Windrock Trip Report (December 2020)
Updated: Jan 28
For so long I resisted going to an off-road park. I pictured it as a big, open area with man-made obstacles, almost like a Six Flags or Disney World for off-roaders. I'm more of a National Park and National Forest kind of guy. I really like to explore the land and feel like I'm alone, in the middle of nowhere. The last thing I wanted was to be around a bunch of guys in trucks and jeeps waiting in a line to climb a pile of tires or crawl over some culverts.
Then ATR (Appalachian Toyota Roundup) happened. I found out about it at the last minute and decided to go. That's where I was introduced to Windrock Park and I fell in love. Windrock consists of nearly 80k acres in the mountains of east Tennessee. It reminds me a lot of a National Forest, but with clearly marked trails and 3 difficulty levels. Windrock offers very nice, large paper maps of the park and they also have a GPS-enabled app that works without a cell signal, to help navigate the huge park. I find that the paper map is great for planning the day's trails and then the app comes into play once on the trail and riding. I ended up going to ATR and then GSMTR (Great Smokey Mountain Trail Ride) a month later. I purchased an annual pass to Windrock and decided I would go as much as I could.
My most recent trip to Windrock was December 11-13. I met a few buddies on Friday morning and then another buddy was coming up for Saturday. The guys running Friday were in a 100 Series Land Cruiser and a Tacoma. Both had sliders and aftermarket bumpers. My buddy coming up for Saturday had a 100 with only AT tires, no armor, and still on factory AHC (adjustable height control) suspension. Then there was me with my 200.
We decided to run Trail #30 first thing Friday morning. This was the one trail on our list that we knew sliders would be needed on. Since our slider-less friend wasn't going to arrive until Friday night, we figured we would go ahead and knock it out. So we aired down and hit the trail.
#30 is my favorite trail at Windrock. It's short, but it keeps you busy. I recommend it for any 100 or 200 as long as you have sliders. #30 isn't too much of a challenge for 80s or Jeeps but it's about all an IFS Land Cruiser wants. There are several rock gardens, a few off camber spots, and one or two obstacles that will keep you interested.
One of the more challenging spots involves a tree that looms large on the passenger side as your front wheels spin, cresting a ridge. It's an interesting little obstacle for 200s and 100s. To get over it, you have to smash the skinny pedal and commit. Any hesitation will result in pulling cable.
After finishing #30, we decided to head over to #22 and give it a run. The first half of #22 ended up being very mild but the 2nd half got interesting. We ran into some very picturesque spots with a few small rock gardens and some water crossings.
A little further up the trail we found an obstacle that we couldn't get passed. We sent the Tacoma in to give it a try but ended up having to backtrack to a green trail that allowed us to bypass the obstacle. I'm not sure how an IFS Cruiser could do it without body damage. I'd like to see it one day though.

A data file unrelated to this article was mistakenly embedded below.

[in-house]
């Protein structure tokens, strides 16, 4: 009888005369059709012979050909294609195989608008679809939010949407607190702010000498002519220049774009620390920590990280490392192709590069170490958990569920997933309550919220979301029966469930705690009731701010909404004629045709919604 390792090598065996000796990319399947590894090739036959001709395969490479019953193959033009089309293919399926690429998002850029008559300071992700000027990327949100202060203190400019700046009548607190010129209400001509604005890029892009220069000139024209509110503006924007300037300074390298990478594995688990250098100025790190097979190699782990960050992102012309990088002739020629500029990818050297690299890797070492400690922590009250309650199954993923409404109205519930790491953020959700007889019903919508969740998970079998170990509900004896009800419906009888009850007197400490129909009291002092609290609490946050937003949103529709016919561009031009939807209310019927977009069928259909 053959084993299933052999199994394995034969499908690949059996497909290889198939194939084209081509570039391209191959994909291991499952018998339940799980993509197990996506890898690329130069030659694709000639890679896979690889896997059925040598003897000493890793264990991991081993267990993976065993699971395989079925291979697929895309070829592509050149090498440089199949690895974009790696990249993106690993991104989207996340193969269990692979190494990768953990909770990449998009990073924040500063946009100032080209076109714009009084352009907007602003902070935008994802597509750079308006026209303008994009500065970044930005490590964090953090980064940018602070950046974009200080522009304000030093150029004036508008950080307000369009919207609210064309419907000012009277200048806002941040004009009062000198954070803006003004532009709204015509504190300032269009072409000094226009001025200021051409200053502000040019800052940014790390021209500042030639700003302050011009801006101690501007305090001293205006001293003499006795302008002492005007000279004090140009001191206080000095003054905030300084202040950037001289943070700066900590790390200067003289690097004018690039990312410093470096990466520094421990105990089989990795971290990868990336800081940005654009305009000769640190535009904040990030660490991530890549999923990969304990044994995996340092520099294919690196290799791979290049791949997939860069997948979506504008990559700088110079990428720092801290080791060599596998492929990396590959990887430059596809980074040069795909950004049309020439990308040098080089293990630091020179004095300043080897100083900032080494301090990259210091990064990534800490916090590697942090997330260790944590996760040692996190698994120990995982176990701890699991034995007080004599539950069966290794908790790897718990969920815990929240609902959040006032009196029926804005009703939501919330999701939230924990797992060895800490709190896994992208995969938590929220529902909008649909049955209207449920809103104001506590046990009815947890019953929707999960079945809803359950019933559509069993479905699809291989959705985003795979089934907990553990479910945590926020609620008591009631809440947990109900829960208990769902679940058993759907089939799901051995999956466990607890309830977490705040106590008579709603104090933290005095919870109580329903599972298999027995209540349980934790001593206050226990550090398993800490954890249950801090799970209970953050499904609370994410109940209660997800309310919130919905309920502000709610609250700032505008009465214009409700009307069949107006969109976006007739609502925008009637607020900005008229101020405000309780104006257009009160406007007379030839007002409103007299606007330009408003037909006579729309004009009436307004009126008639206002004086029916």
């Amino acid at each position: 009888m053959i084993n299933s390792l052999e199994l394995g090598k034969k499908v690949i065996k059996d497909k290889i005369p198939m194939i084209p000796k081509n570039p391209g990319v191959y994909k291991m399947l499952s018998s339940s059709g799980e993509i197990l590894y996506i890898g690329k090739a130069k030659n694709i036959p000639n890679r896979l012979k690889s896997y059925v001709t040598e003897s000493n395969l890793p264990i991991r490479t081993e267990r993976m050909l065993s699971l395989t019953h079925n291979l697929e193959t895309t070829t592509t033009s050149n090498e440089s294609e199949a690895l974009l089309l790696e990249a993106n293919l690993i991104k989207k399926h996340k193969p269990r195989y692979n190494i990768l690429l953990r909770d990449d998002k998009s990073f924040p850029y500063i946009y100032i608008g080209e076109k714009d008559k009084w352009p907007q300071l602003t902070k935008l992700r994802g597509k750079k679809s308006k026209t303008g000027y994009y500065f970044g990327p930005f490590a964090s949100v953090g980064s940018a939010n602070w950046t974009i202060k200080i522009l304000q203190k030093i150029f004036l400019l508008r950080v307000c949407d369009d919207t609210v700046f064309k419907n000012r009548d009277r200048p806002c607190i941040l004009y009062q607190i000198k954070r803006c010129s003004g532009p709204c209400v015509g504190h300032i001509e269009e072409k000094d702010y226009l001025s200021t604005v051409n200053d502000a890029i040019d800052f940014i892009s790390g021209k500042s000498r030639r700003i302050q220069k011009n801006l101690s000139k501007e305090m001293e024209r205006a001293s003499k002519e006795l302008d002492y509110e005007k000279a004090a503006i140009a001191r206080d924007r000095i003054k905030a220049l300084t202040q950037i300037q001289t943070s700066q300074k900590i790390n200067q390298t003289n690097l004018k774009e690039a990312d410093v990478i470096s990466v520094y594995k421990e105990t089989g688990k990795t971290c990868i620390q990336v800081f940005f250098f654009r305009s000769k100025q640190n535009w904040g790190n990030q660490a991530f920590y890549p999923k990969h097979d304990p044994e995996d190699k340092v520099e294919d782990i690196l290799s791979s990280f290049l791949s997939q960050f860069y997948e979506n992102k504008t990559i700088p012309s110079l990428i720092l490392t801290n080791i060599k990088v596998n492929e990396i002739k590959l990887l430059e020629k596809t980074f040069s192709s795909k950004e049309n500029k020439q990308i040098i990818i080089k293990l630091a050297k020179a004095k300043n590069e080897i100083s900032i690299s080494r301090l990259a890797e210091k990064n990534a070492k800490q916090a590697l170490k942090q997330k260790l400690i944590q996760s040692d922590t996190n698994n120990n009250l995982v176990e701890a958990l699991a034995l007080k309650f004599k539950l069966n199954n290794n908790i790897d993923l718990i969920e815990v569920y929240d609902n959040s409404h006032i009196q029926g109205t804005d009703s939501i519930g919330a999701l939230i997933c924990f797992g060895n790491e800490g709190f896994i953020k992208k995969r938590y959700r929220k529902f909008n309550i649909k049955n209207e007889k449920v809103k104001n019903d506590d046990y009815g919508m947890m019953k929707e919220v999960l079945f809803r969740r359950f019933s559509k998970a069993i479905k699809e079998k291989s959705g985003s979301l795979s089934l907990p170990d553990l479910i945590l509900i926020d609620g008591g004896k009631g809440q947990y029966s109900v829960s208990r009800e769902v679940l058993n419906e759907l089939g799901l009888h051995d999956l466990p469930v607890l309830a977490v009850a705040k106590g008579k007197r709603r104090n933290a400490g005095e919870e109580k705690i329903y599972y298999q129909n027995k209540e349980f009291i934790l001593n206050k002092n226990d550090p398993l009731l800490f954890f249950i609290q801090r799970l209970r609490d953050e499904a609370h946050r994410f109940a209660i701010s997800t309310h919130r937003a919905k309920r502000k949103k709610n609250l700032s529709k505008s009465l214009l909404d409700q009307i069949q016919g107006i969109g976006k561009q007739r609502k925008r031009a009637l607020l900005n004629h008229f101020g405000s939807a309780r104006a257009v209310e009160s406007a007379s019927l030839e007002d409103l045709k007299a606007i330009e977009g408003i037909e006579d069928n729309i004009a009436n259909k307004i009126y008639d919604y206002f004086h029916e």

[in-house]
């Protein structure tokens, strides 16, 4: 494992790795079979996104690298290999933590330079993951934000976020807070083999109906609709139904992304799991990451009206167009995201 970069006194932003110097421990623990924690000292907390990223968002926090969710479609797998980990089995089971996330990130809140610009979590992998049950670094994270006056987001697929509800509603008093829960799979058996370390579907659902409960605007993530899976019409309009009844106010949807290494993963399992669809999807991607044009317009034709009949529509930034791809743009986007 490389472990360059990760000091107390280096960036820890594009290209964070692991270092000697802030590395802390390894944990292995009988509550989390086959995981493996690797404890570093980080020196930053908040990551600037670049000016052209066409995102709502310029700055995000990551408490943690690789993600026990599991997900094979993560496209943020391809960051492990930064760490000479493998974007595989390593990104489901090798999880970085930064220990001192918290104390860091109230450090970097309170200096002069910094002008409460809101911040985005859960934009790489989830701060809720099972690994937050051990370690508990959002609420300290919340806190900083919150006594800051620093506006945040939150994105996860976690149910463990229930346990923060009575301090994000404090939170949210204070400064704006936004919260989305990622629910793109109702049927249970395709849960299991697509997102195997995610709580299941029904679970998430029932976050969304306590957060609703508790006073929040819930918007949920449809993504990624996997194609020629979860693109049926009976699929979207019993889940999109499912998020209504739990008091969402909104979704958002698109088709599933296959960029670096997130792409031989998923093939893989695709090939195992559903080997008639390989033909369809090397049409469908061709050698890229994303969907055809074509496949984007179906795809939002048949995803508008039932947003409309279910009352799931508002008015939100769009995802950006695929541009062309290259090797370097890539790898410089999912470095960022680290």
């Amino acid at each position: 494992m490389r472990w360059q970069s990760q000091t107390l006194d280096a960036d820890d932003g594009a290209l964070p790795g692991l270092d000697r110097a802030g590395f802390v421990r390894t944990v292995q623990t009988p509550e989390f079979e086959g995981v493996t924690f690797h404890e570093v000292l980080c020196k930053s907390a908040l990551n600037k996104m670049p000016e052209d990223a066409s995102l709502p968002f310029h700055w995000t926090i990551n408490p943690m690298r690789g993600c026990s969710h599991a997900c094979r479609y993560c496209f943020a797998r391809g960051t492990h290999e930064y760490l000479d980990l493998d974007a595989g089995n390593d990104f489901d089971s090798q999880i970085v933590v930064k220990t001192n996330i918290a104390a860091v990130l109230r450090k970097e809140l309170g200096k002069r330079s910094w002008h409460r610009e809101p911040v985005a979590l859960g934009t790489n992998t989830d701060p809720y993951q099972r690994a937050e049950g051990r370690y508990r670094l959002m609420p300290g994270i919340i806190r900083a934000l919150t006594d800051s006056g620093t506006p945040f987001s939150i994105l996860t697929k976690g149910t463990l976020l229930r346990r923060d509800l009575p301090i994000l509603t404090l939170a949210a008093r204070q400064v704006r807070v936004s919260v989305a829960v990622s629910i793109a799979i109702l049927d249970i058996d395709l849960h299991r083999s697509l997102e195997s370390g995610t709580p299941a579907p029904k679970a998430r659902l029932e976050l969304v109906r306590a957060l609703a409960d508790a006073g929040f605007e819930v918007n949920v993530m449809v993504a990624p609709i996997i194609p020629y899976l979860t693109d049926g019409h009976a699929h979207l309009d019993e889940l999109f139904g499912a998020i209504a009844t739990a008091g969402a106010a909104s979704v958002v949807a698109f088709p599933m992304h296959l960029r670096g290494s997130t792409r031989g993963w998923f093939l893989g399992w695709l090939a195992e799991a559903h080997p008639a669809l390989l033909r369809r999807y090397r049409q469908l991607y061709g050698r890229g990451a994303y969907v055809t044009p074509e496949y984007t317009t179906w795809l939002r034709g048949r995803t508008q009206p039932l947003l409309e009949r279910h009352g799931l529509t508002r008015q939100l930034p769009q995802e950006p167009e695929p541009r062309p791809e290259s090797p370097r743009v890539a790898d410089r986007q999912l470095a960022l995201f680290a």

At the end of #22 there is a muddy, rocky, uphill section that was a lot of fun. It was a nice way to end the day. All in all, I didn't really care too much for #22; it was a bit boring for 90% of the trail. I'm glad I got it under my belt though.
After meeting up with our slider-less buddy and getting a good nights sleep, we decided to do trail #11 the next morning on our way to trail #51. #11 is a short loop with a fun little dippy/washed out section and two rock gardens.
The two rock gardens are after the washed out section. These two little rock gardens are a ton of fun and can be run without sliders, as long as you're careful. The easier line is passenger while the tougher line is driver. It's nice to have options for all builds and skill levels on this trail.
After #11, we went forward to the famed "Panther Rock" trail, #51. It had really started raining at this point and things were getting SLICK. The actual spur off of #51 leading to Panther Rock was a tight, nasty, downhill section. We all made it down and I got out on the rock. It took some clever spotting and wheel placement to get out there but it was definitely worth it.
Getting back uphill from Panther Rock proved to be more of a challenge than I anticipated. The trees were tight and the trail itself was off camber and REALLY slick. I ended up getting my rear axle hung up on a stump and had to pull cable. The section was so slick and off camber we had to attach a line to the rear of my truck to keep me off the trees as I winched forward. I can't really say it was fun, but it was definitely interesting.
Once we got back on the main trail, one more obstacle remained. We knew that our slider-less friend couldn't make it so we sent him up the bypass. Unfortunately it was so slick he couldn't make it up the slope! So we pulled cable again. I can honestly say I did have fun on this pull!
Once we got our buddy winched up the bypass, we took the last obstacle. It was a little gnarlier than expected due to the rain, but we all made it up and out. Good spotting and plenty of skinny pedal made the difference. We headed back to camp feeling like we just conquered the world!
It was a great weekend and we escaped with only minor damage (scrapes, bent control arms, and a few CV axles). If you've never been to Windrock, I highly recommend it. Even though it's a 7-hour drive, I go every chance I get. Nothing beats great wheeling with good friends! I hope to see you there soon😎